The purpose of this Handbook is to introduce the reader to the concept of property estimation, and to summarize property estimation methods use for important psychochemical properties. The number of estimation methods available in the literature is large and rapidly expanding. This book covers a subset judged by the authors to have relatively broad applicability and high practical value. A key word is judged, this book is not a literature review of all methods. In this regard, it is somewhat disheartening to see no mention of Sam Karikoff's early practical correlation of Koc to solubility and melting point. Knowing Martin, this omission is not an act of professional slight, but a consequence of efficiency in selecting recent, updated works because the later ones impacts directly on the goals of their Handbook. Nevertheless, readers, users and future generations will be unaware of Sam's contribution to the area of property prediction of environmentally relevant chemicals. He really popularized the subject publishing a key manuscript in 1979 and set the stage for high interest in the entire subject of predicting partition coefficients from thermodynamic properties. In addition, they will be unaware of his predecessor Ed Kanaga, who first proposed the idea to environmental chemists and engineers the previous year.. I reviewed an early manuscript of the book several years ago and liked it. This version is improved and some things of practical interest were included. My interest is primarily in Chapters 11 through 14, these subjects are: aqueous solubility, air-water partition coefficients (AWPC), 1-octanol water partition coefficients, and soil-water partition coefficients respectively. As an example of use of the Handbook I was particularly interested in AWPC estimation. These are found on pages 141-143 where four algorithms are reviewed and two are given. This is followed by the use of the method of Suzuki et al.; calculation details are given for determining Henry's constant for quinoline. The correlation is based on both molecular connectivity indices (MCI) and groups contributions. Additional statistical information is given about estimator algorithms useful to the practitioner. For the Suzuki et al. method: n=229, s=0.20 and r=0.994. This is a small book (228 pages), both handy and un-intimidating in size. It is filled with easy to use algorithms. Some, however, are easier than others. The group contribution approaches are more convenient to use than the MCI ones, in my opinion. It contains data in five appendixes. These include: density/temperature, vircosity temperatures, AWPC/temperatures, logs contributions, and Kow atom contributions. The full glossary in Appendix G is invaluable for using the algorithms effectively. The other chapter titles are: Overview of Property Estimation Methods; Computable Molecular Descriptiors; Density and Molar Volume; Refractive Index and Molar Refraction; Surface tension and Parachor Dynamic and Kinematic Viscosity; Vapor Pressure; Enthalpy of Vaporization; Boiling Point and Melting Point. Basically, thermodynamic things with viscosity being the only transport property covered. I wonder why they did not include molecular diffusivity as well. Knowing the physicochemical properties of organic chemicals is a prerequisite for many tasks met by chemical engineers and scientists. Chemical property estimation is the process of deriving an unknown property for a query compound from available properties, molecular descriptions, or reference compounds. The first chapter reviews the classes of estimation methods. Four general classes are covered, they include: quantitative property-property relationships (QPPRs); quantitative structure-property relationships (QSPRs); group contribution models (GCMs); and simlarity-based models. This overview chapter of theoretical approaches summaraizes the property estimation methods considered in the book. The remaining thirteen chapters are comprehensive compendium of published property estimation techniques for organic compounds for use by scientists and engineers seeking to estimate properties. The estimation methods have been carefully selected by the authors. Being highly respected researches in the subject area, they are well qualified to make this judgement.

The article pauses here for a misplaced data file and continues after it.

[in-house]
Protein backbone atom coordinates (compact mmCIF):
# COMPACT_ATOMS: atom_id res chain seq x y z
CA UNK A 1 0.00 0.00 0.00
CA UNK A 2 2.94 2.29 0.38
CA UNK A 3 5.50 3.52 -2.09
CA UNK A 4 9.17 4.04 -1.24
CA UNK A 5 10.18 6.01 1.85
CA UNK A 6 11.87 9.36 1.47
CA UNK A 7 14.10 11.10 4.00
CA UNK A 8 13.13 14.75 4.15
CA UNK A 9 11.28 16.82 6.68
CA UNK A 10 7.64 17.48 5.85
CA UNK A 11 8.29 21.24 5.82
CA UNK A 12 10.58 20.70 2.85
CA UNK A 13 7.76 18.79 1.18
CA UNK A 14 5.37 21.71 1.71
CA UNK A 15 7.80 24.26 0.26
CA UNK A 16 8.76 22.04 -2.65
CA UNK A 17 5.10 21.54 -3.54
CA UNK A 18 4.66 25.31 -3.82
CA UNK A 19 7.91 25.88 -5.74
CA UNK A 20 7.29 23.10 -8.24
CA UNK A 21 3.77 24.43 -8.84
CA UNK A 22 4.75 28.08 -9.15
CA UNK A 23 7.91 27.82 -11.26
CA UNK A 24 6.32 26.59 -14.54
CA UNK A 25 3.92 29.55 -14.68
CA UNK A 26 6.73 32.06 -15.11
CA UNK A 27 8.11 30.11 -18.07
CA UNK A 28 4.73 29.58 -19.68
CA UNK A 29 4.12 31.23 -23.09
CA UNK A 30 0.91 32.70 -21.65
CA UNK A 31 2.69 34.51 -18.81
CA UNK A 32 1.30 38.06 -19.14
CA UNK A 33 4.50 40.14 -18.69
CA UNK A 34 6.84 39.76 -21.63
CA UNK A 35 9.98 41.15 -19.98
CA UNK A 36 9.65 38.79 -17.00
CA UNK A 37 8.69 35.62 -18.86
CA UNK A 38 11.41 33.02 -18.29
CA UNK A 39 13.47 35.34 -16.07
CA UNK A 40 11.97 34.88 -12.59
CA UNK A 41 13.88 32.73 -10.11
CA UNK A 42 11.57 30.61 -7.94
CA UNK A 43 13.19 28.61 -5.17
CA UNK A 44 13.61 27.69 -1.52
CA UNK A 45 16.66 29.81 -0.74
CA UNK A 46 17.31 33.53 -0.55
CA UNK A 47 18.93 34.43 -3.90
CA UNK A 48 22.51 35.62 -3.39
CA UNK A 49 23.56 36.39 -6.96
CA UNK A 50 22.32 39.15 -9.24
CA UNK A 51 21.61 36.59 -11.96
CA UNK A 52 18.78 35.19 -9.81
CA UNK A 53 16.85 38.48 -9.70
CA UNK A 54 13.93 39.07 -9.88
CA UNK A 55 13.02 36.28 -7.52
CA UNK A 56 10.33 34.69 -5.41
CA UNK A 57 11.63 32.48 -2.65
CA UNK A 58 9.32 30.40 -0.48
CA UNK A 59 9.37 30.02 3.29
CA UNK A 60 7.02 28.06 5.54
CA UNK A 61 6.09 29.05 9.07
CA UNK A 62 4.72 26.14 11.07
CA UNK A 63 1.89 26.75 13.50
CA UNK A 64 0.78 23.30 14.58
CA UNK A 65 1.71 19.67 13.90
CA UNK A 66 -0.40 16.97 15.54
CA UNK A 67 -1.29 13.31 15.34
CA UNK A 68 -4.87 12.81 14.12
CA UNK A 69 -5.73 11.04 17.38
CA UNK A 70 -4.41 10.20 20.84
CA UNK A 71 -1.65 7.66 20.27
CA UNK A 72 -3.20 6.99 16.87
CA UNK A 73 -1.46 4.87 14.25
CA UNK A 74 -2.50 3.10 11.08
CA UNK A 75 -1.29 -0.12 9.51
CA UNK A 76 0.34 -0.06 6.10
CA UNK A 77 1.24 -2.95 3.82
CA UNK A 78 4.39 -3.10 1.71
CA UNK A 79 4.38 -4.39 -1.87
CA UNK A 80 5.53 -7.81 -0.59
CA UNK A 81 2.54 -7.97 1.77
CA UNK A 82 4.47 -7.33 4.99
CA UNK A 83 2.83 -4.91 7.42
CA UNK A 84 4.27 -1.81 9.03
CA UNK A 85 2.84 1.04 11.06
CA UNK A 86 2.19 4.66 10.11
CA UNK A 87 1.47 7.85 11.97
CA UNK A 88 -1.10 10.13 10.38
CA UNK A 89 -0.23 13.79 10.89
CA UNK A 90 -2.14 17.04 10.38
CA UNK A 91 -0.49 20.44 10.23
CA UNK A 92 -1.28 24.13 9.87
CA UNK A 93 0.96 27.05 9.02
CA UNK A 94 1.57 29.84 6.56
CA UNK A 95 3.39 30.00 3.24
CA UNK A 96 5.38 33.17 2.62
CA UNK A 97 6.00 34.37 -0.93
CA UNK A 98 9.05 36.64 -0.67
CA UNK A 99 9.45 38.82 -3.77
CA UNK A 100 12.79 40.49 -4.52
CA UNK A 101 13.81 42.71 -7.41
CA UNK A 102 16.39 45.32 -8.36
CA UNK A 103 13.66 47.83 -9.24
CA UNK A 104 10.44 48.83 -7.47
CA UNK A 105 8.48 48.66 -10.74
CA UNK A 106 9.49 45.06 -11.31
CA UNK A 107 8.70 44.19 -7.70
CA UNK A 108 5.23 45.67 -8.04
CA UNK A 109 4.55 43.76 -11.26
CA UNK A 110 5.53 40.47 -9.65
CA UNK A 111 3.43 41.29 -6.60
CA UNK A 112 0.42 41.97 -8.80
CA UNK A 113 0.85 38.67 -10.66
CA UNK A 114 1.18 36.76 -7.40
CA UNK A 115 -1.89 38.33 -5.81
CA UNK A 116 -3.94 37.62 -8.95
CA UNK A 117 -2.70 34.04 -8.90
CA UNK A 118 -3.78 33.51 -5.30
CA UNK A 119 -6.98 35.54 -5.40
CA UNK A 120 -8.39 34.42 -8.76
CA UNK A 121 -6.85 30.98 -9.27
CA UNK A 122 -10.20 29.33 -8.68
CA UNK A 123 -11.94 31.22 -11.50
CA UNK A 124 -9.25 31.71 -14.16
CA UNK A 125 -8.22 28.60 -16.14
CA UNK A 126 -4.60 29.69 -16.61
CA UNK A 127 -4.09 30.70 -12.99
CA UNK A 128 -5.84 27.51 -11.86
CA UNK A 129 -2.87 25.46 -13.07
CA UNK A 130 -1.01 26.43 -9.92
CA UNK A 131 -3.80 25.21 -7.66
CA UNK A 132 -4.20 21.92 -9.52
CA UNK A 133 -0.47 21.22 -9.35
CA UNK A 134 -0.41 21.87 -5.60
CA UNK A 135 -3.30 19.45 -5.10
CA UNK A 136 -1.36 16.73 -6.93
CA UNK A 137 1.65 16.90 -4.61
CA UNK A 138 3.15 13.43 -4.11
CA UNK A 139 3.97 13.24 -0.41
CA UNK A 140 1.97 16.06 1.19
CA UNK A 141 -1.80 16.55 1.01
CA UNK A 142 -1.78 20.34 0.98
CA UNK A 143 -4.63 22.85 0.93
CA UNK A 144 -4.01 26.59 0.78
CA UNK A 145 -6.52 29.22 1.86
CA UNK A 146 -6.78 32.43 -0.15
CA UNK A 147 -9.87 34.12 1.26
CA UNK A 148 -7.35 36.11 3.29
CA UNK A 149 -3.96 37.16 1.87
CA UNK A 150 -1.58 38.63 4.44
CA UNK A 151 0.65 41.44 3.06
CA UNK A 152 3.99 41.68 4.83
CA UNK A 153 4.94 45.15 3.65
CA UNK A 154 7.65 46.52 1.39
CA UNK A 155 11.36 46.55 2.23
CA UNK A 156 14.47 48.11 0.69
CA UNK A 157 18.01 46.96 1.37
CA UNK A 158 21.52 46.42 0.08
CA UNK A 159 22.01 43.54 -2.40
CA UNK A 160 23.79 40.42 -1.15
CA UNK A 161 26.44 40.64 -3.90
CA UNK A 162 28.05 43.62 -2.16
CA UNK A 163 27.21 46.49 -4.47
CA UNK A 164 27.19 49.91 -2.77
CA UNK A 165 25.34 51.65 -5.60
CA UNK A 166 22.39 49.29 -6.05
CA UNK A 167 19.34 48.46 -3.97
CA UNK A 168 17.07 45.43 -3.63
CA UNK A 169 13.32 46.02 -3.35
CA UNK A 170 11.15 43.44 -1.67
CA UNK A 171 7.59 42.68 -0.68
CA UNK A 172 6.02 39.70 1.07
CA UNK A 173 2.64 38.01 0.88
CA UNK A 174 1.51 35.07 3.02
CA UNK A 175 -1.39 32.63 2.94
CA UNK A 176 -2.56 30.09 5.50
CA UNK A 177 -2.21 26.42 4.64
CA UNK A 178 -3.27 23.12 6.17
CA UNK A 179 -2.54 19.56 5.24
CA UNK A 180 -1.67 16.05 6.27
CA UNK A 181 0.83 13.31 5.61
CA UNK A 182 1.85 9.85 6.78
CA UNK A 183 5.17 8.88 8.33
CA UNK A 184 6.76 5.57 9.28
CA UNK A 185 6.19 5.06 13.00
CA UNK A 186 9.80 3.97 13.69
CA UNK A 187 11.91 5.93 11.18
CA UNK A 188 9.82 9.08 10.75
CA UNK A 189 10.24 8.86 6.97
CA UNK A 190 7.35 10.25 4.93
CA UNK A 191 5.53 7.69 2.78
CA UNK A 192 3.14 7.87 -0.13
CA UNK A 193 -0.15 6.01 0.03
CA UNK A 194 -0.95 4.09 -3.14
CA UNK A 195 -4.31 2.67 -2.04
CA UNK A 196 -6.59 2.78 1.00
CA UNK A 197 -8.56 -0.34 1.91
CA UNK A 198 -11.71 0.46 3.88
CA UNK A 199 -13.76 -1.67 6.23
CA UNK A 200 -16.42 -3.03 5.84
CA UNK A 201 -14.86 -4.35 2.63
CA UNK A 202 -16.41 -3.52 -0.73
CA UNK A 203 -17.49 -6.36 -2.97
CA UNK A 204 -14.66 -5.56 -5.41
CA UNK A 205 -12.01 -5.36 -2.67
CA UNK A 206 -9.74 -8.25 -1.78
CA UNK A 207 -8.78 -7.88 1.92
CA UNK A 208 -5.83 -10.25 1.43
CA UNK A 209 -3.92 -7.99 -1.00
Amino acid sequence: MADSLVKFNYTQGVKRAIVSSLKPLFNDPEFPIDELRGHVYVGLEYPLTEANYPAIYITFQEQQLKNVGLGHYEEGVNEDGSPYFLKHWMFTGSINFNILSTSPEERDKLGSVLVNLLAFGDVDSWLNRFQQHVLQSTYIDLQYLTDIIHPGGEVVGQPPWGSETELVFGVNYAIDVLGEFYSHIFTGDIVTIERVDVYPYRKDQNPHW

Louis J. Thibodeaux, Jesse Coates Professor and Kallait T. Valsaraj, Associate Professor Gordon A. and Mary Cain Department of Chemical Engineering Louisiana State University Baton Rouge, LA 70803